How Python's garbage collection mechanism works?
This is an extremely broad question but a high-level overview is possible. First, we need to understand that the internal references are represented as graphs. Keeping this in mind, let's go through a few important points regarding garbage collection in python. 1) Python maintains a count of the number of references to each object in memory. If a reference count goes to zero then the associated object is no longer live and the memory allocated to that object can be freed up for something else 2) Occasionally things called "reference cycles" happen. The garbage collector periodically looks for these and cleans them up. An example would be if you have two objects o1 and o2 such that o1.x == o2 and o2.x == o1. If o1 and o2 are not referenced by anything else then they shouldn't be live. But each of them has a reference count of 1. 3) Certain heuristics are used to speed up garbage collection. For example, recently created objects are more likely to be dead. As objects are created, the garbage collector assigns them to generations. Each object gets one generation, and younger generations are dealt with first. Through these points we can get a bird eye's view of how the grabage collection mechanism works in python.
How many string objects are created in the snippet given below String s = new String("new");
On first glance, it may seem like a simple question. A single java statement with a new keyword. Obviously the answer has to be 1. Correct? No!! This is a little tricky question. Careful observation is needed to do this. So let's do it step by step. Firstly as we have found, a new keyword. So a string instance is being created. Now, what are the other sources of instance creation? Have a look at "new" part. What's a "new"? Yeah! It's a String. A non-mutable one. So in order to create a string instance s, we created a non-mutable String object which resides in the pool of non-mutable Strings in Java Virtual Machine. Therefore, the answer to this question is not 1 but 2. One is s, and the other is "new"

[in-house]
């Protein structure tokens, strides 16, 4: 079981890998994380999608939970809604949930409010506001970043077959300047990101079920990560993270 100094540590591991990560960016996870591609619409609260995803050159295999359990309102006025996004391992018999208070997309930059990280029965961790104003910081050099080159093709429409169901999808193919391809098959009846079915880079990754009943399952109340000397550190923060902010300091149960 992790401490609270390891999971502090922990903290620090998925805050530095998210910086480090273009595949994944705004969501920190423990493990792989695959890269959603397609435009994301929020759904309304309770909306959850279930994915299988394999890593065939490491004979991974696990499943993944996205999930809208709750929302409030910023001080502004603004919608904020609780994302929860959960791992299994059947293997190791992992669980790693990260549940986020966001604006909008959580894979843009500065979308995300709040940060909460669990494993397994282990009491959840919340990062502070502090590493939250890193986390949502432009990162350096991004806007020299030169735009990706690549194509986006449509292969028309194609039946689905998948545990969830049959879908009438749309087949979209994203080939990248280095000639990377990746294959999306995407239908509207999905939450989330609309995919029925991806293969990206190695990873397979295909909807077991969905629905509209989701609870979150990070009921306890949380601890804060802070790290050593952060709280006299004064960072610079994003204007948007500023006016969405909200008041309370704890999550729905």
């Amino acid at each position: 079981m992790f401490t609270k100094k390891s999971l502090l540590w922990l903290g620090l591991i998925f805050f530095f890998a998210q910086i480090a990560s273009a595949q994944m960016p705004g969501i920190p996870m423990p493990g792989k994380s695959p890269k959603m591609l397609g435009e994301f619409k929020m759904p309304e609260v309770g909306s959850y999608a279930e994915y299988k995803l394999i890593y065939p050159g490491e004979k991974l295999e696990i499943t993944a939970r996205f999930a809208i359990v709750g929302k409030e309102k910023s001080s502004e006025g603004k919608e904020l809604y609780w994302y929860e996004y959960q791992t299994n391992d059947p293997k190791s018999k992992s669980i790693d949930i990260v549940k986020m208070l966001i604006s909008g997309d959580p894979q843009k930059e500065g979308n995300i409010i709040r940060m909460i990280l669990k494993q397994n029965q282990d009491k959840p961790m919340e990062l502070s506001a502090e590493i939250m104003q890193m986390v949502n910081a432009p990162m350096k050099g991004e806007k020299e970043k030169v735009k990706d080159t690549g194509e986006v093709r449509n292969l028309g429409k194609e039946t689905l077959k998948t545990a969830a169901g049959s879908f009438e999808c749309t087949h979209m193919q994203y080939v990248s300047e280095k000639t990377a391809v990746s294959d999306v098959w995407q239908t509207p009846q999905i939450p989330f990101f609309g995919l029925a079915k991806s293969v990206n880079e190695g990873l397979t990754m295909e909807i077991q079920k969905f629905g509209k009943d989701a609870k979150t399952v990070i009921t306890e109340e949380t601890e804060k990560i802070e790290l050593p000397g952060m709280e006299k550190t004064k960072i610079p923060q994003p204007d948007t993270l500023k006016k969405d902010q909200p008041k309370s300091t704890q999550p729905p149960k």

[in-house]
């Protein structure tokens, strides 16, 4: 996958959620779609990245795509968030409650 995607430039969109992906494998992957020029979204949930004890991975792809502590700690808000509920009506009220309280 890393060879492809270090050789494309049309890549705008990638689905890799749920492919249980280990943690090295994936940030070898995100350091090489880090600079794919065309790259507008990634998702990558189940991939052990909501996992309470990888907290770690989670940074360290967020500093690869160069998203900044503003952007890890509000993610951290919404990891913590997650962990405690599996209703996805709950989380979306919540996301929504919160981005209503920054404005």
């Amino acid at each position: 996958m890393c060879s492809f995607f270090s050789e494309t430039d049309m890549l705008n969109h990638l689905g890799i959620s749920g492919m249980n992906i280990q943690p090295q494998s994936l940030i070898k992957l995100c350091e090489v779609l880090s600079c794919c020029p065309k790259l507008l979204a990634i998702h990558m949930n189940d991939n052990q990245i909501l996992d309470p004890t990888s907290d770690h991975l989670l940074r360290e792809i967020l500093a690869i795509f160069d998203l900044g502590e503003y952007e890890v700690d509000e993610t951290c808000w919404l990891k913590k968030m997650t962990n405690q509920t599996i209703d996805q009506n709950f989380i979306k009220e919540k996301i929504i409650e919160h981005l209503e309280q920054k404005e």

What is the risk in blocking the Main thread when performing a lengthy operation such as web access or heavy computation?
Android guidelines clearly specify that all the long-running operations should be done on a worker thread and not the Main thread which is also known as UI thread. But what happens if we don't follow that? Application Not responding exception will be thrown which will crash and restart the application. This happens when the UI doesn't respond in over 5 seconds. To avoid this, we have certain mechanisms build in the Android framework itself or we can use Java threading libraries too. These mechanisms are -> Java Threads - The plain old java threads. -> Andriod AsyncTask - Allows to do stuff in the background and do the results part in the UI thread. -> RxJava - Reactive techniques to handle asynchronous programming (Multithreaded programming)